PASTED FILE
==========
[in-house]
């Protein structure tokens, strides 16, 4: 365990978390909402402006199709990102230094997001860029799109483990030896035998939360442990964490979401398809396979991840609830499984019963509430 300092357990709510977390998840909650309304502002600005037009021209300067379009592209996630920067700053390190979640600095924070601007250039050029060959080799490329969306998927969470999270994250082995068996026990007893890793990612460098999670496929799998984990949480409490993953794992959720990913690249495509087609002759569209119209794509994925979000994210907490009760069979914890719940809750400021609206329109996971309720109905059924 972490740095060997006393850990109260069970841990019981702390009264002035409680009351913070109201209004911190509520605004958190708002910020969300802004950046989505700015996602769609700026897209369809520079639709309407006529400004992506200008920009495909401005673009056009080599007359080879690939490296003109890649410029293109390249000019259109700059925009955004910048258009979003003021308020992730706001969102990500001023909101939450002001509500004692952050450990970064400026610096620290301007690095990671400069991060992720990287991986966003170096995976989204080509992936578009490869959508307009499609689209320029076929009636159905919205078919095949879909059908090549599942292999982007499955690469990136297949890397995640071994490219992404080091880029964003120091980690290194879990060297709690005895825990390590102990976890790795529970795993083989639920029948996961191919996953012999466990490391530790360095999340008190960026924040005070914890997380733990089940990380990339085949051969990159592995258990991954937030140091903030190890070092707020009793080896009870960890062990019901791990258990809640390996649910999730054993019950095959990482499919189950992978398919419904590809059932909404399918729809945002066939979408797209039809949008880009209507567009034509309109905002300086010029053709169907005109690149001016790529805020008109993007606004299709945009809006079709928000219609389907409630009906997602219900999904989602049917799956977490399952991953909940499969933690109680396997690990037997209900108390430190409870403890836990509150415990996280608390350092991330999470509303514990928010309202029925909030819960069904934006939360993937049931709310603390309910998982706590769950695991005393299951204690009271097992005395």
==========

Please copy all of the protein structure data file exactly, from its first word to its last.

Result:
[in-house]
């Protein structure tokens, strides 16, 4: 365990978390909402402006199709990102230094997001860029799109483990030896035998939360442990964490979401398809396979991840609830499984019963509430 300092357990709510977390998840909650309304502002600005037009021209300067379009592209996630920067700053390190979640600095924070601007250039050029060959080799490329969306998927969470999270994250082995068996026990007893890793990612460098999670496929799998984990949480409490993953794992959720990913690249495509087609002759569209119209794509994925979000994210907490009760069979914890719940809750400021609206329109996971309720109905059924 972490740095060997006393850990109260069970841990019981702390009264002035409680009351913070109201209004911190509520605004958190708002910020969300802004950046989505700015996602769609700026897209369809520079639709309407006529400004992506200008920009495909401005673009056009080599007359080879690939490296003109890649410029293109390249000019259109700059925009955004910048258009979003003021308020992730706001969102990500001023909101939450002001509500004692952050450990970064400026610096620290301007690095990671400069991060992720990287991986966003170096995976989204080509992936578009490869959508307009499609689209320029076929009636159905919205078919095949879909059908090549599942292999982007499955690469990136297949890397995640071994490219992404080091880029964003120091980690290194879990060297709690005895825990390590102990976890790795529970795993083989639920029948996961191919996953012999466990490391530790360095999340008190960026924040005070914890997380733990089940990380990339085949051969990159592995258990991954937030140091903030190890070092707020009793080896009870960890062990019901791990258990809640390996649910999730054993019950095959990482499919189950992978398919419904590809059932909404399918729809945002066939979408797209039809949008880009209507567009034509309109905002300086010029053709169907005109690149001016790529805020008109993007606004299709945009809006079709928000219609389907409630009906997602219900999904989602049917799956977490399952991953909940499969933690109680396997690990037997209900108390430190409870403890836990509150415990996280608390350092991330999470509303514990928010309202029925909030819960069904934006939360993937049931709310603390309910998982706590769950695991005393299951204690009271097992005395």